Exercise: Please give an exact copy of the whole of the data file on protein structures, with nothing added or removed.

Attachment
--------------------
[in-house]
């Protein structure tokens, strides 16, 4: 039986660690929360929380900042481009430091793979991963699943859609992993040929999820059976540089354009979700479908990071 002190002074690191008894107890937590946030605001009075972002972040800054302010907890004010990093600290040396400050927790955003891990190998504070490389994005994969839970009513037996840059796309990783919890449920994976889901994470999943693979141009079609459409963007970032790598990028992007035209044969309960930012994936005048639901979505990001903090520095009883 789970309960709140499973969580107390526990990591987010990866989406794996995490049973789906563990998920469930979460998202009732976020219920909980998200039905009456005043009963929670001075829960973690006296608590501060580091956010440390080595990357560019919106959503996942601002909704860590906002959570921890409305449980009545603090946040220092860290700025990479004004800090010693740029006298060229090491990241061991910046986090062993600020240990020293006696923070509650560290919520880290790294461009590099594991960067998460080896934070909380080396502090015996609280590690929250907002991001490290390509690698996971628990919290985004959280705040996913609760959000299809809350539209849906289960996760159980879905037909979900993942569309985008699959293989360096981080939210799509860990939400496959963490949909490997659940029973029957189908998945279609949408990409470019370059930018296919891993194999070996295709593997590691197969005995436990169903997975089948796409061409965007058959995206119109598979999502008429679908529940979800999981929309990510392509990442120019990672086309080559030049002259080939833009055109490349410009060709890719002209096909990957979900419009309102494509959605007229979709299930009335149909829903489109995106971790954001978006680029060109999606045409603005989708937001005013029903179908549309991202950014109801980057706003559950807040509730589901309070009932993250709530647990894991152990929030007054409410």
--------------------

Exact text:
[in-house]
């Protein structure tokens, strides 16, 4: 039986660690929360929380900042481009430091793979991963699943859609992993040929999820059976540089354009979700479908990071 002190002074690191008894107890937590946030605001009075972002972040800054302010907890004010990093600290040396400050927790955003891990190998504070490389994005994969839970009513037996840059796309990783919890449920994976889901994470999943693979141009079609459409963007970032790598990028992007035209044969309960930012994936005048639901979505990001903090520095009883 789970309960709140499973969580107390526990990591987010990866989406794996995490049973789906563990998920469930979460998202009732976020219920909980998200039905009456005043009963929670001075829960973690006296608590501060580091956010440390080595990357560019919106959503996942601002909704860590906002959570921890409305449980009545603090946040220092860290700025990479004004800090010693740029006298060229090491990241061991910046986090062993600020240990020293006696923070509650560290919520880290790294461009590099594991960067998460080896934070909380080396502090015996609280590690929250907002991001490290390509690698996971628990919290985004959280705040996913609760959000299809809350539209849906289960996760159980879905037909979900993942569309985008699959293989360096981080939210799509860990939400496959963490949909490997659940029973029957189908998945279609949408990409470019370059930018296919891993194999070996295709593997590691197969005995436990169903997975089948796409061409965007058959995206119109598979999502008429679908529940979800999981929309990510392509990442120019990672086309080559030049002259080939833009055109490349410009060709890719002209096909990957979900419009309102494509959605007229979709299930009335149909829903489109995106971790954001978006680029060109999606045409603005989708937001005013029903179908549309991202950014109801980057706003559950807040509730589901309070009932993250709530647990894991152990929030007054409410």